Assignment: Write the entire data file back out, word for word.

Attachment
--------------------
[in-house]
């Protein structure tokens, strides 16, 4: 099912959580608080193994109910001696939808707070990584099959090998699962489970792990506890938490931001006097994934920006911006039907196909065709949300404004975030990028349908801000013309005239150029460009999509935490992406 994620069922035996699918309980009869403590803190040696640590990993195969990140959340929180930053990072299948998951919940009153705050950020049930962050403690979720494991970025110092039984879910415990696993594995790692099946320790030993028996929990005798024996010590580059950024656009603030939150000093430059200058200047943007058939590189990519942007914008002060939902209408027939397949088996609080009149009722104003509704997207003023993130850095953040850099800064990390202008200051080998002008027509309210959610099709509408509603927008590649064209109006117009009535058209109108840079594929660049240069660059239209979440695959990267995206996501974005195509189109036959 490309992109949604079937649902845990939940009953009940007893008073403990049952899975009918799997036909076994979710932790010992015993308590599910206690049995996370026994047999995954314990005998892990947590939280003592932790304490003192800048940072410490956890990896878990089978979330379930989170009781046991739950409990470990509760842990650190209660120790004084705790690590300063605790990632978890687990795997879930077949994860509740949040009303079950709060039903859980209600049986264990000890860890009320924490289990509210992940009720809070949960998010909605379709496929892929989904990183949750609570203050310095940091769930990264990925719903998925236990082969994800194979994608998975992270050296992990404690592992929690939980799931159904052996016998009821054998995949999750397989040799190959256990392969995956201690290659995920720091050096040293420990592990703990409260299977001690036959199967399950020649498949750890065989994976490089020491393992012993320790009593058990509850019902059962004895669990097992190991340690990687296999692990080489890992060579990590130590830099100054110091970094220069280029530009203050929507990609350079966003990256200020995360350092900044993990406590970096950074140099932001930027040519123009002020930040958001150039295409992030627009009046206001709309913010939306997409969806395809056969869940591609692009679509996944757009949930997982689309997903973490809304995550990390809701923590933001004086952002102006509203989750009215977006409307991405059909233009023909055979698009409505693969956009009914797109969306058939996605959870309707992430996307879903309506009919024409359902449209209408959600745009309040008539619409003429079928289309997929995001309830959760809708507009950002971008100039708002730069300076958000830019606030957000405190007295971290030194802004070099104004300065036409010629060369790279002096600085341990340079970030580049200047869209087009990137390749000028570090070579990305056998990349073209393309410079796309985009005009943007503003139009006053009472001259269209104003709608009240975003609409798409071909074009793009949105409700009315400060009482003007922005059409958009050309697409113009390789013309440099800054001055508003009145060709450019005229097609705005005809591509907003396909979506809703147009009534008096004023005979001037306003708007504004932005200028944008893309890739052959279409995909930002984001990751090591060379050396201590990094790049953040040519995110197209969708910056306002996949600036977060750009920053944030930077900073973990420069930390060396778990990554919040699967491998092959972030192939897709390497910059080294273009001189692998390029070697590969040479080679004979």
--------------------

[in-house]
């Protein structure tokens, strides 16, 4: 099912959580608080193994109910001696939808707070990584099959090998699962489970792990506890938490931001006097994934920006911006039907196909065709949300404004975030990028349908801000013309005239150029460009999509935490992406 994620069922035996699918309980009869403590803190040696640590990993195969990140959340929180930053990072299948998951919940009153705050950020049930962050403690979720494991970025110092039984879910415990696993594995790692099946320790030993028996929990005798024996010590580059950024656009603030939150000093430059200058200047943007058939590189990519942007914008002060939902209408027939397949088996609080009149009722104003509704997207003023993130850095953040850099800064990390202008200051080998002008027509309210959610099709509408509603927008590649064209109006117009009535058209109108840079594929660049240069660059239209979440695959990267995206996501974005195509189109036959 490309992109949604079937649902845990939940009953009940007893008073403990049952899975009918799997036909076994979710932790010992015993308590599910206690049995996370026994047999995954314990005998892990947590939280003592932790304490003192800048940072410490956890990896878990089978979330379930989170009781046991739950409990470990509760842990650190209660120790004084705790690590300063605790990632978890687990795997879930077949994860509740949040009303079950709060039903859980209600049986264990000890860890009320924490289990509210992940009720809070949960998010909605379709496929892929989904990183949750609570203050310095940091769930990264990925719903998925236990082969994800194979994608998975992270050296992990404690592992929690939980799931159904052996016998009821054998995949999750397989040799190959256990392969995956201690290659995920720091050096040293420990592990703990409260299977001690036959199967399950020649498949750890065989994976490089020491393992012993320790009593058990509850019902059962004895669990097992190991340690990687296999692990080489890992060579990590130590830099100054110091970094220069280029530009203050929507990609350079966003990256200020995360350092900044993990406590970096950074140099932001930027040519123009002020930040958001150039295409992030627009009046206001709309913010939306997409969806395809056969869940591609692009679509996944757009949930997982689309997903973490809304995550990390809701923590933001004086952002102006509203989750009215977006409307991405059909233009023909055979698009409505693969956009009914797109969306058939996605959870309707992430996307879903309506009919024409359902449209209408959600745009309040008539619409003429079928289309997929995001309830959760809708507009950002971008100039708002730069300076958000830019606030957000405190007295971290030194802004070099104004300065036409010629060369790279002096600085341990340079970030580049200047869209087009990137390749000028570090070579990305056998990349073209393309410079796309985009005009943007503003139009006053009472001259269209104003709608009240975003609409798409071909074009793009949105409700009315400060009482003007922005059409958009050309697409113009390789013309440099800054001055508003009145060709450019005229097609705005005809591509907003396909979506809703147009009534008096004023005979001037306003708007504004932005200028944008893309890739052959279409995909930002984001990751090591060379050396201590990094790049953040040519995110197209969708910056306002996949600036977060750009920053944030930077900073973990420069930390060396778990990554919040699967491998092959972030192939897709390497910059080294273009001189692998390029070697590969040479080679004979």